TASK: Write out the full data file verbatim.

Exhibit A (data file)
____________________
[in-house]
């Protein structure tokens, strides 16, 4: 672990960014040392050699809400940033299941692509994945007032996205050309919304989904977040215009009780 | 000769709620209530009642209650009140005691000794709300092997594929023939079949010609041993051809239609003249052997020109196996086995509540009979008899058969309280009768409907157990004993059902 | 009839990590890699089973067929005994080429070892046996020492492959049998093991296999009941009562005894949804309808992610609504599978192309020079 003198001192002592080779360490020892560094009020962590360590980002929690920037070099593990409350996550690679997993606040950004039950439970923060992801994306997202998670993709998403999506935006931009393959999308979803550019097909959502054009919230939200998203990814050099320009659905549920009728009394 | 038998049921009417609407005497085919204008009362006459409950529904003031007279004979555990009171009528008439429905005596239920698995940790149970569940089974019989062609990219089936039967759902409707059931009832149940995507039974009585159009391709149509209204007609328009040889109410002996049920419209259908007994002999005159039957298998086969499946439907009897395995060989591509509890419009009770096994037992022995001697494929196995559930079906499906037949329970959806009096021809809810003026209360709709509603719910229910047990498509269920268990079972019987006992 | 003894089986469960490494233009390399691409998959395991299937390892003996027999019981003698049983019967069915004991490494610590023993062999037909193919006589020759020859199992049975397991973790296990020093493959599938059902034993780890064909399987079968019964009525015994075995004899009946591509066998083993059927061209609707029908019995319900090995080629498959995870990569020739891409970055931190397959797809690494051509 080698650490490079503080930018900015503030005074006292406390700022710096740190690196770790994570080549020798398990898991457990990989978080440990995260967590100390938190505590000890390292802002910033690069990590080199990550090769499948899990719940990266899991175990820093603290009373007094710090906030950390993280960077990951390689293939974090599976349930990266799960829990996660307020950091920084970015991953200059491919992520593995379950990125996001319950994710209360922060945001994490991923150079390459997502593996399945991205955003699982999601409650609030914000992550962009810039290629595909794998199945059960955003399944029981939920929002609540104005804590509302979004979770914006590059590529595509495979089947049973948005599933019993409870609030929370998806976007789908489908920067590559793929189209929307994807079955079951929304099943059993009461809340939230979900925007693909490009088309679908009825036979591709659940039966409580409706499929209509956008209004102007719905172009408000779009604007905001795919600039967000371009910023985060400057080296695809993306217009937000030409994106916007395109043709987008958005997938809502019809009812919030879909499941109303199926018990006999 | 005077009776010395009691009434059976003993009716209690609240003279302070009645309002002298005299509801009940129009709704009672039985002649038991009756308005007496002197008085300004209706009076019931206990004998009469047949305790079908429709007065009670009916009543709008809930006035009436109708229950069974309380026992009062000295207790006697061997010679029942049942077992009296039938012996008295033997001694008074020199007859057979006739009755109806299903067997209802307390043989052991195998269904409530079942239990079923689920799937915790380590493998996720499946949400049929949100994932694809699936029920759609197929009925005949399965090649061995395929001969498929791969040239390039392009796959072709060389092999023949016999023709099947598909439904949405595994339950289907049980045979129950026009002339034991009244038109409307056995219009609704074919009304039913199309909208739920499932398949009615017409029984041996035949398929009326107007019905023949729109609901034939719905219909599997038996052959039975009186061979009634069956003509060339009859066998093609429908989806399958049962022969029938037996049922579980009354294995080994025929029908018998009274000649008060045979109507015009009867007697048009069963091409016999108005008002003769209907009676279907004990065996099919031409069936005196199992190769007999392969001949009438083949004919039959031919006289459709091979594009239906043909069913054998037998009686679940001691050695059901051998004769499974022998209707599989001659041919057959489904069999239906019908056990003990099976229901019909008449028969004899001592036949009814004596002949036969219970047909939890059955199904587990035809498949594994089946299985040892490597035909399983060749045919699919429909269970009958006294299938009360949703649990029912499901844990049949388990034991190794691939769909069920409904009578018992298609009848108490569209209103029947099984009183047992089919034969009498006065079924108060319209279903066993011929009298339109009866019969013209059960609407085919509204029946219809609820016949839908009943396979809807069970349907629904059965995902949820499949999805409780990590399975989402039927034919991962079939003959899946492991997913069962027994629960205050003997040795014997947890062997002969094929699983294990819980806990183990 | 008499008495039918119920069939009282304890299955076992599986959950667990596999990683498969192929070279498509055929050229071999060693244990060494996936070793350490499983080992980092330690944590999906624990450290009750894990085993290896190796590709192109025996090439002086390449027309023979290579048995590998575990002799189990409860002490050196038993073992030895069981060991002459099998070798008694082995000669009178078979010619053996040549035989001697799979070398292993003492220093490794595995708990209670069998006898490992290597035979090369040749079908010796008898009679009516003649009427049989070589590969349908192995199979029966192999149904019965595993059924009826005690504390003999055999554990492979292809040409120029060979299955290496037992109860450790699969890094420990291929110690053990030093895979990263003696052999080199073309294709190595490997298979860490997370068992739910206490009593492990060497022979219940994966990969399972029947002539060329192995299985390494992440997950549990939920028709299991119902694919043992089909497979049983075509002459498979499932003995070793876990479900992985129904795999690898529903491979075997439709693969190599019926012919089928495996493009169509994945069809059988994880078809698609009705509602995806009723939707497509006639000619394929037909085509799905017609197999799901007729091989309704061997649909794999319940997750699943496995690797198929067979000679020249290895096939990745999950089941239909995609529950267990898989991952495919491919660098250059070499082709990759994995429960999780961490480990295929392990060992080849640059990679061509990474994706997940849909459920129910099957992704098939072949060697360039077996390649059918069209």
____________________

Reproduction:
[in-house]
């Protein structure tokens, strides 16, 4: 672990960014040392050699809400940033299941692509994945007032996205050309919304989904977040215009009780 | 000769709620209530009642209650009140005691000794709300092997594929023939079949010609041993051809239609003249052997020109196996086995509540009979008899058969309280009768409907157990004993059902 | 009839990590890699089973067929005994080429070892046996020492492959049998093991296999009941009562005894949804309808992610609504599978192309020079 003198001192002592080779360490020892560094009020962590360590980002929690920037070099593990409350996550690679997993606040950004039950439970923060992801994306997202998670993709998403999506935006931009393959999308979803550019097909959502054009919230939200998203990814050099320009659905549920009728009394 | 038998049921009417609407005497085919204008009362006459409950529904003031007279004979555990009171009528008439429905005596239920698995940790149970569940089974019989062609990219089936039967759902409707059931009832149940995507039974009585159009391709149509209204007609328009040889109410002996049920419209259908007994002999005159039957298998086969499946439907009897395995060989591509509890419009009770096994037992022995001697494929196995559930079906499906037949329970959806009096021809809810003026209360709709509603719910229910047990498509269920268990079972019987006992 | 003894089986469960490494233009390399691409998959395991299937390892003996027999019981003698049983019967069915004991490494610590023993062999037909193919006589020759020859199992049975397991973790296990020093493959599938059902034993780890064909399987079968019964009525015994075995004899009946591509066998083993059927061209609707029908019995319900090995080629498959995870990569020739891409970055931190397959797809690494051509 080698650490490079503080930018900015503030005074006292406390700022710096740190690196770790994570080549020798398990898991457990990989978080440990995260967590100390938190505590000890390292802002910033690069990590080199990550090769499948899990719940990266899991175990820093603290009373007094710090906030950390993280960077990951390689293939974090599976349930990266799960829990996660307020950091920084970015991953200059491919992520593995379950990125996001319950994710209360922060945001994490991923150079390459997502593996399945991205955003699982999601409650609030914000992550962009810039290629595909794998199945059960955003399944029981939920929002609540104005804590509302979004979770914006590059590529595509495979089947049973948005599933019993409870609030929370998806976007789908489908920067590559793929189209929307994807079955079951929304099943059993009461809340939230979900925007693909490009088309679908009825036979591709659940039966409580409706499929209509956008209004102007719905172009408000779009604007905001795919600039967000371009910023985060400057080296695809993306217009937000030409994106916007395109043709987008958005997938809502019809009812919030879909499941109303199926018990006999 | 005077009776010395009691009434059976003993009716209690609240003279302070009645309002002298005299509801009940129009709704009672039985002649038991009756308005007496002197008085300004209706009076019931206990004998009469047949305790079908429709007065009670009916009543709008809930006035009436109708229950069974309380026992009062000295207790006697061997010679029942049942077992009296039938012996008295033997001694008074020199007859057979006739009755109806299903067997209802307390043989052991195998269904409530079942239990079923689920799937915790380590493998996720499946949400049929949100994932694809699936029920759609197929009925005949399965090649061995395929001969498929791969040239390039392009796959072709060389092999023949016999023709099947598909439904949405595994339950289907049980045979129950026009002339034991009244038109409307056995219009609704074919009304039913199309909208739920499932398949009615017409029984041996035949398929009326107007019905023949729109609901034939719905219909599997038996052959039975009186061979009634069956003509060339009859066998093609429908989806399958049962022969029938037996049922579980009354294995080994025929029908018998009274000649008060045979109507015009009867007697048009069963091409016999108005008002003769209907009676279907004990065996099919031409069936005196199992190769007999392969001949009438083949004919039959031919006289459709091979594009239906043909069913054998037998009686679940001691050695059901051998004769499974022998209707599989001659041919057959489904069999239906019908056990003990099976229901019909008449028969004899001592036949009814004596002949036969219970047909939890059955199904587990035809498949594994089946299985040892490597035909399983060749045919699919429909269970009958006294299938009360949703649990029912499901844990049949388990034991190794691939769909069920409904009578018992298609009848108490569209209103029947099984009183047992089919034969009498006065079924108060319209279903066993011929009298339109009866019969013209059960609407085919509204029946219809609820016949839908009943396979809807069970349907629904059965995902949820499949999805409780990590399975989402039927034919991962079939003959899946492991997913069962027994629960205050003997040795014997947890062997002969094929699983294990819980806990183990 | 008499008495039918119920069939009282304890299955076992599986959950667990596999990683498969192929070279498509055929050229071999060693244990060494996936070793350490499983080992980092330690944590999906624990450290009750894990085993290896190796590709192109025996090439002086390449027309023979290579048995590998575990002799189990409860002490050196038993073992030895069981060991002459099998070798008694082995000669009178078979010619053996040549035989001697799979070398292993003492220093490794595995708990209670069998006898490992290597035979090369040749079908010796008898009679009516003649009427049989070589590969349908192995199979029966192999149904019965595993059924009826005690504390003999055999554990492979292809040409120029060979299955290496037992109860450790699969890094420990291929110690053990030093895979990263003696052999080199073309294709190595490997298979860490997370068992739910206490009593492990060497022979219940994966990969399972029947002539060329192995299985390494992440997950549990939920028709299991119902694919043992089909497979049983075509002459498979499932003995070793876990479900992985129904795999690898529903491979075997439709693969190599019926012919089928495996493009169509994945069809059988994880078809698609009705509602995806009723939707497509006639000619394929037909085509799905017609197999799901007729091989309704061997649909794999319940997750699943496995690797198929067979000679020249290895096939990745999950089941239909995609529950267990898989991952495919491919660098250059070499082709990759994995429960999780961490480990295929392990060992080849640059990679061509990474994706997940849909459920129910099957992704098939072949060697360039077996390649059918069209």